The sole supervisor who didn't support the declaration, Duane Chamberlain, was voted out of office earlier this year and will be replaced in January by Woodland City Council Member Angel Barajas—a son of local farmworkers.

The approved resolution commits Yolo County to a planning and implementation process "that engages and empowers all stakeholders, including historically under-represented and disproportionately impacted communities."

Adelita Serena of Mothers Out Front, a grassroots climate action organization that backed the resolution, said in a statement: "I have two sons and I want them to have a future. We must act now with great urgency."

"As a mother and Indigenous woman, what we are currently seeing is a very clear and loud alarm from our Mother Earth and ancestors," said Serena, who is based in Woodland. "We must change course off fossil fuels before it's too late."

A farmworker who has worked during the devastating LNU Lightning Complex Fire shared in a statement from organizers, "My lungs are still irritated from breathing contaminated air, all the smoke, dust, ash I inhaled while working in the fields."

"I'm still working every day even though I can't stop coughing because I know the work will end soon and I need to be responsible and help take care of my family," added the farmworker, who asked to remain anonymous. "What other choice do I have?"

In addition to passing the resolution, the Yolo County Board of Supervisors committed $50,000 to an advisory committee "tasked with helping the county achieve just and equitable outcomes for marginalized communities and to retool livelihoods," according to the Climate Mobilization, which supports U.S. climate emergency campaigning.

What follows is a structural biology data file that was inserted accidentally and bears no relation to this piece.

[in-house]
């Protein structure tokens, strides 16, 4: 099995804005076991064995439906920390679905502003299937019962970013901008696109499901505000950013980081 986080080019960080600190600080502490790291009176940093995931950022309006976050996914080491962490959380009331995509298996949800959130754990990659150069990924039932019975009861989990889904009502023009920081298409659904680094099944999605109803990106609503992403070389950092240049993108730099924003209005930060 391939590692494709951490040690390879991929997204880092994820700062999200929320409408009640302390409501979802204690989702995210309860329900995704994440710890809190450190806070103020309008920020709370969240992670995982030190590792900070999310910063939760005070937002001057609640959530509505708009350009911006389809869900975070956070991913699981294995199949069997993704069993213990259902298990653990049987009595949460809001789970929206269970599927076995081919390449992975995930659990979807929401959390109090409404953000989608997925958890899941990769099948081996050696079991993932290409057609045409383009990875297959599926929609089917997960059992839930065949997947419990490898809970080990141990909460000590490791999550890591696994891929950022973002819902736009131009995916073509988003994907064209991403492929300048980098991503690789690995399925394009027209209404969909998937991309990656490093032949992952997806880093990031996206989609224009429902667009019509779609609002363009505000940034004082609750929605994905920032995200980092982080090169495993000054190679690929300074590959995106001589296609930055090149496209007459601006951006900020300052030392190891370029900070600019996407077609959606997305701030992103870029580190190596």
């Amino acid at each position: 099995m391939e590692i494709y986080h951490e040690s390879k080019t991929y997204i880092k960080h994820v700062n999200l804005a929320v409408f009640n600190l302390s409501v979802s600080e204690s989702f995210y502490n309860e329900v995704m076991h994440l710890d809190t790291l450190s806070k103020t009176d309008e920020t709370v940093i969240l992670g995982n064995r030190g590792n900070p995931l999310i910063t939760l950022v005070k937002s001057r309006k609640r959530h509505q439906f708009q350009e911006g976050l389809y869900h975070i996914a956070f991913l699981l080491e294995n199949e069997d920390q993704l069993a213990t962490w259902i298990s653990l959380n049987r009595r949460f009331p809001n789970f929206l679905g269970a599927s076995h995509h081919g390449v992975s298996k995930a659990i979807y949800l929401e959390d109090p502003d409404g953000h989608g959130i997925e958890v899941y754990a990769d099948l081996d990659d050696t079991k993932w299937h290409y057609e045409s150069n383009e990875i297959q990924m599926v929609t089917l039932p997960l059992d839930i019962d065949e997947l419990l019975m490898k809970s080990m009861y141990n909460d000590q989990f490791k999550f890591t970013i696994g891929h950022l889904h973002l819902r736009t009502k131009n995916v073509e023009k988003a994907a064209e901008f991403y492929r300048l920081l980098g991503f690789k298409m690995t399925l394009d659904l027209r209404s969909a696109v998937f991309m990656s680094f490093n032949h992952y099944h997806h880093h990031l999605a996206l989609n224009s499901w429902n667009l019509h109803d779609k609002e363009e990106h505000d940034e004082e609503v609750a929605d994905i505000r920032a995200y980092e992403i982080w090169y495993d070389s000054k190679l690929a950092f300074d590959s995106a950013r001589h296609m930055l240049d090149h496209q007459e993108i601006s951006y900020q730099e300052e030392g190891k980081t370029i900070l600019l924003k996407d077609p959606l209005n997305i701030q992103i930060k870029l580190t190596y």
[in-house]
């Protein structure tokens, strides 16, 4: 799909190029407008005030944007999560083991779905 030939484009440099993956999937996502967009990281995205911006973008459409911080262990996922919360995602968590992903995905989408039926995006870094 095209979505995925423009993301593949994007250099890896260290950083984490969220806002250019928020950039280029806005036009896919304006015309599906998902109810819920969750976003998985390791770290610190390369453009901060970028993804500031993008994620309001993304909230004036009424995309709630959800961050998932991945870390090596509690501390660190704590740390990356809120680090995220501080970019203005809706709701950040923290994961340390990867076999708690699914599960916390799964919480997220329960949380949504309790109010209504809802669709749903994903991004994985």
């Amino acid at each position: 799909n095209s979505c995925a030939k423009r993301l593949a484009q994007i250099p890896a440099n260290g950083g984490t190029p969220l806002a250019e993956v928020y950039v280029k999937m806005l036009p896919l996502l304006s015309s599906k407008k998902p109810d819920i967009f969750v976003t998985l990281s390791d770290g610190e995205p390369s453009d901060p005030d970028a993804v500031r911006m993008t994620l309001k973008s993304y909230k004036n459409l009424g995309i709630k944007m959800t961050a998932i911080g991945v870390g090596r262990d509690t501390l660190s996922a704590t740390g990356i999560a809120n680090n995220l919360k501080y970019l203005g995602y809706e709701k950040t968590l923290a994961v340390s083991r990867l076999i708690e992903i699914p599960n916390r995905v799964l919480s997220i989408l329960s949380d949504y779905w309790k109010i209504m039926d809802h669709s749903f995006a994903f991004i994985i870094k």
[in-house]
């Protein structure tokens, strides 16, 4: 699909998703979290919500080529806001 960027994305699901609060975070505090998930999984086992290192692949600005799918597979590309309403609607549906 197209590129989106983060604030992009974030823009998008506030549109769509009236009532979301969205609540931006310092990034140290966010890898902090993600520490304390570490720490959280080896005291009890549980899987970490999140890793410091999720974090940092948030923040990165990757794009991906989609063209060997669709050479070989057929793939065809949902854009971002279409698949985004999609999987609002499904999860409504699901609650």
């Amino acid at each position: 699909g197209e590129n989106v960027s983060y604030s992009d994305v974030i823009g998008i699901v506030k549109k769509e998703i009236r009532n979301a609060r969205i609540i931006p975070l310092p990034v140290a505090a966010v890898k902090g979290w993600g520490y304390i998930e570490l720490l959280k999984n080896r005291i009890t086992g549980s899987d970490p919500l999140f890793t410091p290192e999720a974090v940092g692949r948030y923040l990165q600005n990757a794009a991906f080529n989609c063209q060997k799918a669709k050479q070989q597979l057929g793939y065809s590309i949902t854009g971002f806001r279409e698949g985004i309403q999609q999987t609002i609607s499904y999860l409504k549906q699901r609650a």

With the vote Tuesday, Yolo County joined a decentralized global campaign that has led over 1,750 local governments—along with 17 national and supranational governments—to declare a climate emergency, most of them in the past two years. By the Climate Mobilization's count, more than 833,500,000 people are living under such declarations in 30 countries and the European Union.

"Declarations of climate emergency are a key starting point to get local governments on record and to accelerate their climate goals."
—Matt Renner, The Climate Mobilization

Across the United States, over 11% of the total population lives in a jurisdiction that has declared a climate emergency, Matt Renner, executive director of the Climate Mobilization, told Common Dreams.

"Declarations of climate emergency are a key starting point to get local governments on record and to accelerate their climate goals—these declarations give organizers and activists leverage to hold the actions of their local governments accountable," Renner said. "The next step is fighting for justice-based mobilization-scale policies to drive down emissions using local powers."

"This means ending neighborhood oil drilling, ending the use of methane gas in homes, building out low-carbon transportation infrastructure, and supporting the creation of good union jobs as we sprint to 100% renewable energy," he explained. "It will look different in every locality—that's why it's so critical that there's a community advisory committee helping to develop the plan and overseeing implementation."

Recognizing the power of local governments, under pressure from organizers, to advance "tangible policy to accelerate climate action now," regardless of what happens in national politics, Renner added, "I think this campaign can give us hope in a dark time for the climate movement."